Sheryl Sandberg may be telling women to lean in.
But according to new research from Sandberg’s own organization and the consulting firm McKinsey, plenty of women—and men—don’t really want to, at least when it comes to the very top executive jobs.
The new report, released Wednesday, collected data from 118 companies and surveyed nearly 30,000 employees about their ambitions and their perceptions about career opportunities. It found that women at all levels, whether near the top of the corporate ladder or just starting out, were less likely than their male peers to desire the highest corporate leadership jobs.
Just 60 percent of senior female managers said they wanted a top executive job, compared with 72 percent of men. Among entry-level employees, the gap was narrower (albeit the interest was also lower), with just 39 percent of women and 47 percent of men saying they want the top slot.
The gap can’t all be explained by women’s family obligations or motherhood. While women with children tended to cite balancing work and family when explaining why they didn’t want to join the C suite, nearly the same percentage of men (62 percent, vs. 65 percent of women) said it was their top reason as well.
Meanwhile, women without children more often cited the stress and pressure that come with holding such powerful jobs than they did the work-family challenges that could result from them. “This is not a women’s issue,” said Rachel Thomas, president of LeanIn, which partnered with McKinsey on the research. “It’s a workforce issue.”
Perhaps most interesting was the finding that mothers were actually 15 percent more likely than women without children to say they wanted the top job.
“It dispels the idea that being a parent diminishes your ambition levels,” said Lareina Yee, a partner in McKinsey’s San Francisco office. As previous studies have found, the new report also showed that black, Hispanic and Asian women were, on average, 43 percent more interested in becoming a top executive than white women were and 16 percent more interested than white men were.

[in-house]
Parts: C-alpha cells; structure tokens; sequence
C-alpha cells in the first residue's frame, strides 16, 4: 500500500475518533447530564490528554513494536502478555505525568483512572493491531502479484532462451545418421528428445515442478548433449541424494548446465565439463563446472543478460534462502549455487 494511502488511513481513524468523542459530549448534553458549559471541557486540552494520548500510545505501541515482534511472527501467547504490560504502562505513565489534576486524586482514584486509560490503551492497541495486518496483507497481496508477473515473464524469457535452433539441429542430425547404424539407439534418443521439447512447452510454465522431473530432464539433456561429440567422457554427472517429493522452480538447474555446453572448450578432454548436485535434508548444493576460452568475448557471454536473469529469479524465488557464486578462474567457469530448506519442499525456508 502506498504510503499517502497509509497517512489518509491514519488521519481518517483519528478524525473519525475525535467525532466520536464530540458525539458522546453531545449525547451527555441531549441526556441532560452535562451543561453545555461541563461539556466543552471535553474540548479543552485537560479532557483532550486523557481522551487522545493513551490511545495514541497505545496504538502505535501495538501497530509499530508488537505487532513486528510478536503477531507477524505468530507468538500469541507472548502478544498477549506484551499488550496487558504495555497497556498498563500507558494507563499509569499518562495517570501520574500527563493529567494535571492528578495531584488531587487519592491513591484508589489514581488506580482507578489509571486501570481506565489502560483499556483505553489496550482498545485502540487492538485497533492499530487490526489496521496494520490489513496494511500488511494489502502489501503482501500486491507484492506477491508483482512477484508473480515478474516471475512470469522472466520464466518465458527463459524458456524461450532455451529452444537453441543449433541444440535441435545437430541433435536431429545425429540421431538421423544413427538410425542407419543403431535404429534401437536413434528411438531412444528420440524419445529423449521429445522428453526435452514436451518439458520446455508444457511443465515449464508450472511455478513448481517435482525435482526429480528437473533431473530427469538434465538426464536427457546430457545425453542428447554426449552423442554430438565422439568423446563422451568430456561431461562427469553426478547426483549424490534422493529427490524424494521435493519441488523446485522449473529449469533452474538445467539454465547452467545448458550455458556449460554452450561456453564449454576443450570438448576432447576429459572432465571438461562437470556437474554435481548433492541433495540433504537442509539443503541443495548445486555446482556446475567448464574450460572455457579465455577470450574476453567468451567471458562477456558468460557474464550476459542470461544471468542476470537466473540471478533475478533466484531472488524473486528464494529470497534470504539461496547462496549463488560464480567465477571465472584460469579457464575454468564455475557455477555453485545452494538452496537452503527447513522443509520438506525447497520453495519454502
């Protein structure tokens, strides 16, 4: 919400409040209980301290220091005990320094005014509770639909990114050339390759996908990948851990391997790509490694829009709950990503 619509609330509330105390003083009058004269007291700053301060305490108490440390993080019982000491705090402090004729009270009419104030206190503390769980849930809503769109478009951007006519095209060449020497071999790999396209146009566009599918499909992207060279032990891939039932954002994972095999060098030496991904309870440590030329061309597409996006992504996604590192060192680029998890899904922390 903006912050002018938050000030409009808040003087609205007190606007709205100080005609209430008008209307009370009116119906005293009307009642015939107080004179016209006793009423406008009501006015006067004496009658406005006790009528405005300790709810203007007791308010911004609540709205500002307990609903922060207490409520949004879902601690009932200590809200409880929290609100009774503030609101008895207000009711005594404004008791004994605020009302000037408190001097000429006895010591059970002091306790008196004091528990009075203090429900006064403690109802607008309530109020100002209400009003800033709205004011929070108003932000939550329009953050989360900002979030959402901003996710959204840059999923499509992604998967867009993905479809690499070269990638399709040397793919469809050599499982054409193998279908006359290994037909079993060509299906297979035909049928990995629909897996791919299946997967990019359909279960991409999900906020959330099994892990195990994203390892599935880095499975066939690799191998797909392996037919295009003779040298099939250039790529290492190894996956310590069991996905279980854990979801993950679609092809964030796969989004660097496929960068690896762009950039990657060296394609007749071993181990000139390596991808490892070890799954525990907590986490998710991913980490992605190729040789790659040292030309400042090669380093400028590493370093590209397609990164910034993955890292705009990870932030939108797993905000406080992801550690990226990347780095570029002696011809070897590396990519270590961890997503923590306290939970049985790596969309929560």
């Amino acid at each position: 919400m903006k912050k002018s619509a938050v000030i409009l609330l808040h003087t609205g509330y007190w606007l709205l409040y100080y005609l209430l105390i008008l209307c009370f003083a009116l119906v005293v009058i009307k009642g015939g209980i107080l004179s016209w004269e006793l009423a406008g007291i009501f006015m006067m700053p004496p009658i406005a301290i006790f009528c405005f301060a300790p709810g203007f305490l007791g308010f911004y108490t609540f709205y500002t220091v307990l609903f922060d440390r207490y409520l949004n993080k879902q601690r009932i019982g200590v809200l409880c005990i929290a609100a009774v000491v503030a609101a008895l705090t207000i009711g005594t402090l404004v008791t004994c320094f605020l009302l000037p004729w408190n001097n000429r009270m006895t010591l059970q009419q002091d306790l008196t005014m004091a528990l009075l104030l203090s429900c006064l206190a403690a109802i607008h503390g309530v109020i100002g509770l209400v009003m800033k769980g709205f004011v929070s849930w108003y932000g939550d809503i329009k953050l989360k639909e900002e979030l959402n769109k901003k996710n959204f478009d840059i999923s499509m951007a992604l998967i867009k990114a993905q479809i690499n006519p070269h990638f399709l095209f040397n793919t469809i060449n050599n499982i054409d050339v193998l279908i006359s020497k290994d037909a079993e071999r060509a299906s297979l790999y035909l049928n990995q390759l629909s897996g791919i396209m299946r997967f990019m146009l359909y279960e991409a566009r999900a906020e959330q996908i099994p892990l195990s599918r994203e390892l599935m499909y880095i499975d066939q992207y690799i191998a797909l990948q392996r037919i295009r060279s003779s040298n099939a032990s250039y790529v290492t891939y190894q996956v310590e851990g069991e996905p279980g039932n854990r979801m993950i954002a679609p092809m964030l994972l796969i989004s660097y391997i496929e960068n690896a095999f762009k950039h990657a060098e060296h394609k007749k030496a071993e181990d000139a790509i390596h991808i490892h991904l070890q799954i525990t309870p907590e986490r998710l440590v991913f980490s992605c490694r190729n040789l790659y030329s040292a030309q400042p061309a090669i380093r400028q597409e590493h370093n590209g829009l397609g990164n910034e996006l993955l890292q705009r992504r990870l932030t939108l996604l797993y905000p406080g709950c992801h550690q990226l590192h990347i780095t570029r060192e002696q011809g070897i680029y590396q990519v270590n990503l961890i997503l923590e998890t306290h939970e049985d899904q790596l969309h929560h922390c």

The study also reveals some uncomfortable truths for corporate leaders who think benefits such as handing out generous maternity leaves will get more women to the top. While some 65 percent of companies in the survey offered extended maternity leave, just 4 percent of their female employees had used it. More than 90 percent of both women and men said they thought taking long family leaves would hurt their careers.
While it’s interesting to compare ambition levels across different subsets of workers, it’s worth keeping sight of the overall finding that aspirations for top leadership roles among all workers—but particularly women—are still relatively low. A separate academic paper published last week showed a similar reticence among women for the most high-level jobs. Researchers at Harvard Business School found, among nine different studies, that women listed fewer goals related to achieving power at work, saw more tough trade-offs with high-level jobs, and—though they were confident they could attain top positions—saw them as less desirable.
By Jena McGregor
Source: Washington Post
“My biggest mistake is not recognizing the power of compounding and the ability for it to build wealth, and therefore, not investing early enough,” she says. “To me, if there is one thing that can change our society, our economy, and the world, it is getting more money in the hands of women.
Indigenous Americans make up less than 1% of board members for major, publicly traded businesses, according to DiversIQ analysis. Only five people among the 5,537 board members for the S&P 500 identify as fully or partially American Indian or Alaska Native.
These three questions can not only play a pivotal role in strengthening an organization’s DEI culture; they can also serve as team-building exercise. The process of evaluating one’s understanding of DEI principles promotes open discussions, knowledge sharing, and alignment within the team.